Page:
4. Make Notices and Warnings More Effective. A properly set up web site will often have some notices to visitors on the home page and on several key internal pages, such as property rights notices, warnings of risky or dangerous materials or conditions, and reminders that visitors uploading materials must be sure they have upload rights, have checked software files for viruses, etc. The problem is that if a disagreement arises between webmaster and visitor concerning such matters, the visitor might say he didn't really see or understand the applicable notice. This is particularly likely where the site notices change from time to time, and the visitor is not fully alerted each time a change is made. The visitor contract can fix these problems by making visitors agree, up front, to all notices posted on the site, including any changes made to those notices from time to time by the webmaster. This way, the webmaster does not need to worry about whether visitors will see new changes to its online notices, because visitors will be responsible for complying with the notices at all times, and checking for any changes themselves.

5. Modifying Implied and Consumer Obligations. Webmasters can find themselves automatically subjected to certain implied legal obligations to users, especially where sales or other commercial activities are involved. For instance, under the nationwide Uniform Commercial Code, a seller of "goods" (which can include downloadable standard commercial software packages and other standard digital products) is deemed to make certain warranties of product fitness to buyers, unless those warranties are conspicuously disclaimed using "AS IS" or other specified contract language. There are also regulations such as the Federal Trade Commission's "mail order" rule, which regulates how sellers may handle delays in shipments to consumers. In this case, the visitor contract can be used to make buyers agree to certain FTC rule options which give sellers more flexibility to deal with delayed deliveries. Webmasters concerned about these and other implied obligations should discuss them with their lawyers, and determine in each case how the visitor contract might aid them in meeting or changing such obligations.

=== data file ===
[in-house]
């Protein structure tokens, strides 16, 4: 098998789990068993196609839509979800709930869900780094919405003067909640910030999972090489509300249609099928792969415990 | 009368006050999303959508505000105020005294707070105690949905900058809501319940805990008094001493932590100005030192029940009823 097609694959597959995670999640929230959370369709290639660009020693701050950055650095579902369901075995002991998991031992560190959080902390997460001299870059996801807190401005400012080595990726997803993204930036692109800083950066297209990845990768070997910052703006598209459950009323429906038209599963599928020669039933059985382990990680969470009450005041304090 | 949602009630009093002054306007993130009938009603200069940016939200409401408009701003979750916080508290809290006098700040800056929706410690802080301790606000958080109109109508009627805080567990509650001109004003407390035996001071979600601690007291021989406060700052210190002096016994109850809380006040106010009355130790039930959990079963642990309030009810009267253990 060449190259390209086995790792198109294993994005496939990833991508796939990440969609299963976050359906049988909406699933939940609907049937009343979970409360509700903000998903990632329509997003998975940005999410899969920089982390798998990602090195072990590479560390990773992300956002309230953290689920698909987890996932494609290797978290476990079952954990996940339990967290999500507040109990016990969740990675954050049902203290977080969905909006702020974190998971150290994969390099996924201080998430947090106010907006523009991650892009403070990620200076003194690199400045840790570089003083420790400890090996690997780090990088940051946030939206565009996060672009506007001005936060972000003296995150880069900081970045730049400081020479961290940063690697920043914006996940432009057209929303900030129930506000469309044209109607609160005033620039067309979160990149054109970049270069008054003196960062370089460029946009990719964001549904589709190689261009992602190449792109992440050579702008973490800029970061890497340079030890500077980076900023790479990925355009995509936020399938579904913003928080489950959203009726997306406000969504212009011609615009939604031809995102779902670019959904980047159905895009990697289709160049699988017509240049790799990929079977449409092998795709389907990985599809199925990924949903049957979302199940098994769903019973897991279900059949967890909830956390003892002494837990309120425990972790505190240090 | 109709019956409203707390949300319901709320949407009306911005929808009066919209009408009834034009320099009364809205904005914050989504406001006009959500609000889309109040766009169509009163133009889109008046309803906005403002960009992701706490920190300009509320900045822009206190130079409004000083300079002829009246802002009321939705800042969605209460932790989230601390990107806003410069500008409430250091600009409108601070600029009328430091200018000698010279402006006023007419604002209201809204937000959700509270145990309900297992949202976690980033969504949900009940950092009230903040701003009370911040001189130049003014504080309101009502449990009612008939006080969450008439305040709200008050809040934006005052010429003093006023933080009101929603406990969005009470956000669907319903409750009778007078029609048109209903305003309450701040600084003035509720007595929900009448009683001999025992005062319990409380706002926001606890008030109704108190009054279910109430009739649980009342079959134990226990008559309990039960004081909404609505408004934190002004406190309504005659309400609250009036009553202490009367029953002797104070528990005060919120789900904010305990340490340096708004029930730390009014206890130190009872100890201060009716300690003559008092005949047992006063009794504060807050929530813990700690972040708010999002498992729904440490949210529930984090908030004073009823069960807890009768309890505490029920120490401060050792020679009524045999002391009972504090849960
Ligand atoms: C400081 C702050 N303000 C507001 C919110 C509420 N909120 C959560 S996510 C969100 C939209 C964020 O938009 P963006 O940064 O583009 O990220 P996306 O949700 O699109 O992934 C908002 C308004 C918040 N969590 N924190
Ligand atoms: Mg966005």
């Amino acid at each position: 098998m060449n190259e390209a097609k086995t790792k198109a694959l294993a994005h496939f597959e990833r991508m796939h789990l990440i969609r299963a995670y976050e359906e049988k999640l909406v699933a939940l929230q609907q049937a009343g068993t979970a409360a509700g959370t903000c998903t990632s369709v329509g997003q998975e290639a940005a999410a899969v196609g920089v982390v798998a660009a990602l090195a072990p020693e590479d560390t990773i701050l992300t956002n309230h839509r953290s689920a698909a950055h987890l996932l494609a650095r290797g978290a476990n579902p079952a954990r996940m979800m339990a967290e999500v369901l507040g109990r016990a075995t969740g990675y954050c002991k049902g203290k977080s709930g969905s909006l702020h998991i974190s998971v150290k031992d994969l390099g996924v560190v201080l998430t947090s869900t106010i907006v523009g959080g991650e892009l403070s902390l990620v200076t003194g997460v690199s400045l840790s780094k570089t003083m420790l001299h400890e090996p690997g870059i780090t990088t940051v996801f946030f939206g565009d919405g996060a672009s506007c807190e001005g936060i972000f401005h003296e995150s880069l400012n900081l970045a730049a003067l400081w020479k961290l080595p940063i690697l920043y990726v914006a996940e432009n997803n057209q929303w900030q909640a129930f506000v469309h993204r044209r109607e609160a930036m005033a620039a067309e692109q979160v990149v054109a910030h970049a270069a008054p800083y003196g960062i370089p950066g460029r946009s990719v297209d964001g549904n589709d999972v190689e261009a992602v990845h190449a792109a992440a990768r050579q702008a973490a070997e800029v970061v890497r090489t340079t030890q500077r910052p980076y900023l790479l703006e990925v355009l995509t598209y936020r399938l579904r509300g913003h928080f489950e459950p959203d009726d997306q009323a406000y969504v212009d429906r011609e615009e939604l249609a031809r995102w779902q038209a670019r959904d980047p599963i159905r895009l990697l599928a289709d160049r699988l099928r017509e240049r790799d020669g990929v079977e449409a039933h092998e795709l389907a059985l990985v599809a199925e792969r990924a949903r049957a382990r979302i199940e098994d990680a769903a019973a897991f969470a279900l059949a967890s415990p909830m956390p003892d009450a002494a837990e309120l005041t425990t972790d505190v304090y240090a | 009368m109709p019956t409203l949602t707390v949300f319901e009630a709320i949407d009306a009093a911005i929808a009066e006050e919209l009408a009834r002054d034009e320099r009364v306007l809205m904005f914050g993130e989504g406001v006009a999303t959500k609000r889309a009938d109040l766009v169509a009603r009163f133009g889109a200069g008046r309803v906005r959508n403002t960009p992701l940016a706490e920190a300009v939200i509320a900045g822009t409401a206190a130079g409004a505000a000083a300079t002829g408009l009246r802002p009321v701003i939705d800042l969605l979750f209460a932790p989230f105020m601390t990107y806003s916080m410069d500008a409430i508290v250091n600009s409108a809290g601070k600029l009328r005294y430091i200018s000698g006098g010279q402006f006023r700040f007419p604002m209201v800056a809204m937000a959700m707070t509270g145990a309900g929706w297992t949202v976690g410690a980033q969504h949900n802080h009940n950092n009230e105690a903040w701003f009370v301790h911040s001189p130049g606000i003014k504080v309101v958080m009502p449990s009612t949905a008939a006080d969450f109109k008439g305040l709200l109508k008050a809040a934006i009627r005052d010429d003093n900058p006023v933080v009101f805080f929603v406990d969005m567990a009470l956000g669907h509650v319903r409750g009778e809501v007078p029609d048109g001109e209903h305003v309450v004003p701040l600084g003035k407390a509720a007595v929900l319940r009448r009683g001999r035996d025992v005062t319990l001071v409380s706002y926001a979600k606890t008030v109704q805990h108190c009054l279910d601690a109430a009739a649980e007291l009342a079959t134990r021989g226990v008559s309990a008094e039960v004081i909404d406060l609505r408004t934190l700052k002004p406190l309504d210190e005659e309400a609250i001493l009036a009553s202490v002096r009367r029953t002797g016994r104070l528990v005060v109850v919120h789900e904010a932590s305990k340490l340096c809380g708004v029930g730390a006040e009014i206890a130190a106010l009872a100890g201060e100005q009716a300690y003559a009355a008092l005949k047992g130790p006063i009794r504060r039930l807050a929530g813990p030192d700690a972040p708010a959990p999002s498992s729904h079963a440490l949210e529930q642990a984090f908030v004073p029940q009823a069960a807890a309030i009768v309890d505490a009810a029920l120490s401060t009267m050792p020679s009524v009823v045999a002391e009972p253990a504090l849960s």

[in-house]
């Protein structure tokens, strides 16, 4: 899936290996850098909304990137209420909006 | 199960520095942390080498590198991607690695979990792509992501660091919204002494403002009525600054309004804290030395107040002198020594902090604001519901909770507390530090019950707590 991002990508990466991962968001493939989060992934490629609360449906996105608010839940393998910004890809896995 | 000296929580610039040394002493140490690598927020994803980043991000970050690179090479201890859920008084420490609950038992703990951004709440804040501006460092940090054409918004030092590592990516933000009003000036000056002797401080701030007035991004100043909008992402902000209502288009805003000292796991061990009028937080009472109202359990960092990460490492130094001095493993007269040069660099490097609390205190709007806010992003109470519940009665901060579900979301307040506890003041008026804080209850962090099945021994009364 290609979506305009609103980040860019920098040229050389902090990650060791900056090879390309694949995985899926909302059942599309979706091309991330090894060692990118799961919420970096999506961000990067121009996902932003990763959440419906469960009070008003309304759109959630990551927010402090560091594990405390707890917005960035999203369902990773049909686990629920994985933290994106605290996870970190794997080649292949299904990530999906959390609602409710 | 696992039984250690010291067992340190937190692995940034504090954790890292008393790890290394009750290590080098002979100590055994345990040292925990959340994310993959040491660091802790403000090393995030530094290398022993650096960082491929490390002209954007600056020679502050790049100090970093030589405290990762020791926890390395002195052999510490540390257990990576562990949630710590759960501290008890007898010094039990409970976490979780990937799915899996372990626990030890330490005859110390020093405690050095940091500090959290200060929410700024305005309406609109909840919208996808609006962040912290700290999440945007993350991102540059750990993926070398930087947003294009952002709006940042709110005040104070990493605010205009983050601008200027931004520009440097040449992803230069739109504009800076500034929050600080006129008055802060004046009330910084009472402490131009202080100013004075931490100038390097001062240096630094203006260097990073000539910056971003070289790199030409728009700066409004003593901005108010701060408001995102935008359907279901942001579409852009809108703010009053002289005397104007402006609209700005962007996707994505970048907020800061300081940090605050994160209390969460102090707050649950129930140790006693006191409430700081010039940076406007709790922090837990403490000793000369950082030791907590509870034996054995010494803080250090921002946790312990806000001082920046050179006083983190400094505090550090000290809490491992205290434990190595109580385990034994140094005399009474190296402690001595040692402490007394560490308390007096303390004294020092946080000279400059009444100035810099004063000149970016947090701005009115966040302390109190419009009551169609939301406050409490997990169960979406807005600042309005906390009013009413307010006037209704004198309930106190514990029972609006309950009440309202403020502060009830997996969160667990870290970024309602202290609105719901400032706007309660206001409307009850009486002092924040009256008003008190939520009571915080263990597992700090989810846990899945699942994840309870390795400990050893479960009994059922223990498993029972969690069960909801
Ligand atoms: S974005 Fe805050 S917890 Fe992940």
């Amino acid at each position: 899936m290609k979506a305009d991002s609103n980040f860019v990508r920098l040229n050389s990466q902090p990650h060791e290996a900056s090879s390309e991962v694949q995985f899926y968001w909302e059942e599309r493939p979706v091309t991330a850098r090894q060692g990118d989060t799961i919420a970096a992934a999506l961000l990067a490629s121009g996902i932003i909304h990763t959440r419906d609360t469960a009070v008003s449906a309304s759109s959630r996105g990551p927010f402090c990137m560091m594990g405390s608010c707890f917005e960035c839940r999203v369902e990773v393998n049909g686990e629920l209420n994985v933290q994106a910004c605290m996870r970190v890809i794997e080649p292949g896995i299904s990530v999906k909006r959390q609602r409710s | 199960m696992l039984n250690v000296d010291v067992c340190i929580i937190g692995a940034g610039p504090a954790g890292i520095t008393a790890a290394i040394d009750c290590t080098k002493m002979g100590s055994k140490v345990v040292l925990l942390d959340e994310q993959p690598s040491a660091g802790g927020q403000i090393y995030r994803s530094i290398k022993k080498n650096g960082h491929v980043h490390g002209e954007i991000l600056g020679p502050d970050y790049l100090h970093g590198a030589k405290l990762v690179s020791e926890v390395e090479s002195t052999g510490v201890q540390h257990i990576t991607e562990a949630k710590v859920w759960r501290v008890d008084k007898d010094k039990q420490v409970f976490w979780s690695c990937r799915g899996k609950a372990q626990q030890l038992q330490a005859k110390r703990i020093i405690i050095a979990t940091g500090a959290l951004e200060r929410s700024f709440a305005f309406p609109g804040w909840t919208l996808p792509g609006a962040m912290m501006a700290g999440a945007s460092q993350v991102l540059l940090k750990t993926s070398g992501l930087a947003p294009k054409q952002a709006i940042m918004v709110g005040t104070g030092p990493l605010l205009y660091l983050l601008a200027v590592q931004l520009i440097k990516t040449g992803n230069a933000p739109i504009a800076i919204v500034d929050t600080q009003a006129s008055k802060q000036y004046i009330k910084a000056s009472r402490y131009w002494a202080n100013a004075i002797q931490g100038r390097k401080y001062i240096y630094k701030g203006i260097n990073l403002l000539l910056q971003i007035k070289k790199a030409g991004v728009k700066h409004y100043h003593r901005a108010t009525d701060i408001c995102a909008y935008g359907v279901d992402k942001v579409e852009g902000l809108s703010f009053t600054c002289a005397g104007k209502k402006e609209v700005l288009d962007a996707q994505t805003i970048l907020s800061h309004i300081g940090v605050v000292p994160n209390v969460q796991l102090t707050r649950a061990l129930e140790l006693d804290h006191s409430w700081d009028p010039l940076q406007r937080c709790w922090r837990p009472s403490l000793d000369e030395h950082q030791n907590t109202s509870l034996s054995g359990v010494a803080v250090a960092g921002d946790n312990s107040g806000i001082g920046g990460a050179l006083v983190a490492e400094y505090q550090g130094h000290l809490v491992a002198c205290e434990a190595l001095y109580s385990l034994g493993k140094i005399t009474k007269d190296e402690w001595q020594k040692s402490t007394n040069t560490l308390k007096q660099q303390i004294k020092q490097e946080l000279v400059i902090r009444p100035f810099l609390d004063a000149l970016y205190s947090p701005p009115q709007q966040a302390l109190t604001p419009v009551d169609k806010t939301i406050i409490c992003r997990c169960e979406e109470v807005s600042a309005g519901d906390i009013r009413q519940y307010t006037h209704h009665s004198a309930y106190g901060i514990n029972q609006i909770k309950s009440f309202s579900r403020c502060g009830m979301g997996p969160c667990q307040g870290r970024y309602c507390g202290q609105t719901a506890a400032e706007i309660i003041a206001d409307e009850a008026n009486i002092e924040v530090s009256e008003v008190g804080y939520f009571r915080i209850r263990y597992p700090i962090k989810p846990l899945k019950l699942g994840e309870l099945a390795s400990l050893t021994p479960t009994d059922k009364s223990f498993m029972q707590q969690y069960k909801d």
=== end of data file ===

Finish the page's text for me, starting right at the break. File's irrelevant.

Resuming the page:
6. Visitor Indemnities. Web site visitors are capable of a wide variety of activities that might expose a webmaster to legal risks, such as: libel and defamation; uploading infringing or virus-ridden files; posting classified information; misusing trademarks; using the server as a vehicle to harass others or criminally intrude into other systems; and so on. This risk is greatest when visitors have the opportunity to contribute to the site, such as through uploads or participating in discussions, or they are given the ability to use the site or the underlying server to connect to other Internet sites. Webmasters can use an indemnity provision in the visitor agreement to discourage such activities.

People are sometimes confused by the word "indemnity", but the concept is actually very simple: when Person A indemnifies Person B, that means Person A will protect Person B from any injuries or losses due to problems caused by Person A, often including any lawsuits by outsiders against Person B. So by agreeing to the indemnity clause, visitors agree to protect the webmaster from lawsuits and the like arising from their activities at the site. Realistically, a lot of visitors don't have the money to fully indemnify a webmaster for a major lawsuit or financial injury. However, indemnity clauses remain a good deterrent against problematic visitor activities. At the very least, web users with a mind for mischief will seek to use sites that do not require an indemnity provision as the place from which to launch their troublesome activities at the world.